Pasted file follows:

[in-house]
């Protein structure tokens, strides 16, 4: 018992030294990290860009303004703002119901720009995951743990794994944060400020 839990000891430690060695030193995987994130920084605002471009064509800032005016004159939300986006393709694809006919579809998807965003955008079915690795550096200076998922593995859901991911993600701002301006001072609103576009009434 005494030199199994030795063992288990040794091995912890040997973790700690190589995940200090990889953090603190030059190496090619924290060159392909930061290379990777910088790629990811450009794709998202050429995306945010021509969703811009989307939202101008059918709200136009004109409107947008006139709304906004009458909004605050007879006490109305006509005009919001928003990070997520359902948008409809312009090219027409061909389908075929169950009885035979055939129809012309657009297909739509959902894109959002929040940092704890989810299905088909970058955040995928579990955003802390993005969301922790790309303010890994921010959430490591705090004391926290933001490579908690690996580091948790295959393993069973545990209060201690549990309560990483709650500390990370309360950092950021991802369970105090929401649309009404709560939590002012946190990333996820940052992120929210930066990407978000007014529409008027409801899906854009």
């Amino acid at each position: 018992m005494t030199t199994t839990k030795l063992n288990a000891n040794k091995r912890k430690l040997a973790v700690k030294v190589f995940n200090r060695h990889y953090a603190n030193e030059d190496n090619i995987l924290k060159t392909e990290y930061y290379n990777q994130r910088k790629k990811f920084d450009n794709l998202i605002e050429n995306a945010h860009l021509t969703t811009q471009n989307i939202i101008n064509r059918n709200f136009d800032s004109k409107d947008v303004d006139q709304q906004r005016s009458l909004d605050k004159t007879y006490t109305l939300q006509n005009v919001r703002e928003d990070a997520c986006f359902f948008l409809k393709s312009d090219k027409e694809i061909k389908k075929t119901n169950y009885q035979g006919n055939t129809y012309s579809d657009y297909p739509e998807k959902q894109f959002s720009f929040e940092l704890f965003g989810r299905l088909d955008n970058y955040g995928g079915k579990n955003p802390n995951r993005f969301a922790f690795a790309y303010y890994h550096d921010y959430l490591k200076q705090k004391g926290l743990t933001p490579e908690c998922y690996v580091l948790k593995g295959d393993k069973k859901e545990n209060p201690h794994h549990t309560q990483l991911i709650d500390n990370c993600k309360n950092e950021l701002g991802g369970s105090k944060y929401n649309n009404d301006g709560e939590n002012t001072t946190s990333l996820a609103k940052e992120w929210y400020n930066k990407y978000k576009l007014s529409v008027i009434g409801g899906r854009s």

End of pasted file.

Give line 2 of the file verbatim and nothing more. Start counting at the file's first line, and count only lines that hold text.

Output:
């Protein structure tokens, strides 16, 4: 018992030294990290860009303004703002119901720009995951743990794994944060400020 839990000891430690060695030193995987994130920084605002471009064509800032005016004159939300986006393709694809006919579809998807965003955008079915690795550096200076998922593995859901991911993600701002301006001072609103576009009434 005494030199199994030795063992288990040794091995912890040997973790700690190589995940200090990889953090603190030059190496090619924290060159392909930061290379990777910088790629990811450009794709998202050429995306945010021509969703811009989307939202101008059918709200136009004109409107947008006139709304906004009458909004605050007879006490109305006509005009919001928003990070997520359902948008409809312009090219027409061909389908075929169950009885035979055939129809012309657009297909739509959902894109959002929040940092704890989810299905088909970058955040995928579990955003802390993005969301922790790309303010890994921010959430490591705090004391926290933001490579908690690996580091948790295959393993069973545990209060201690549990309560990483709650500390990370309360950092950021991802369970105090929401649309009404709560939590002012946190990333996820940052992120929210930066990407978000007014529409008027409801899906854009």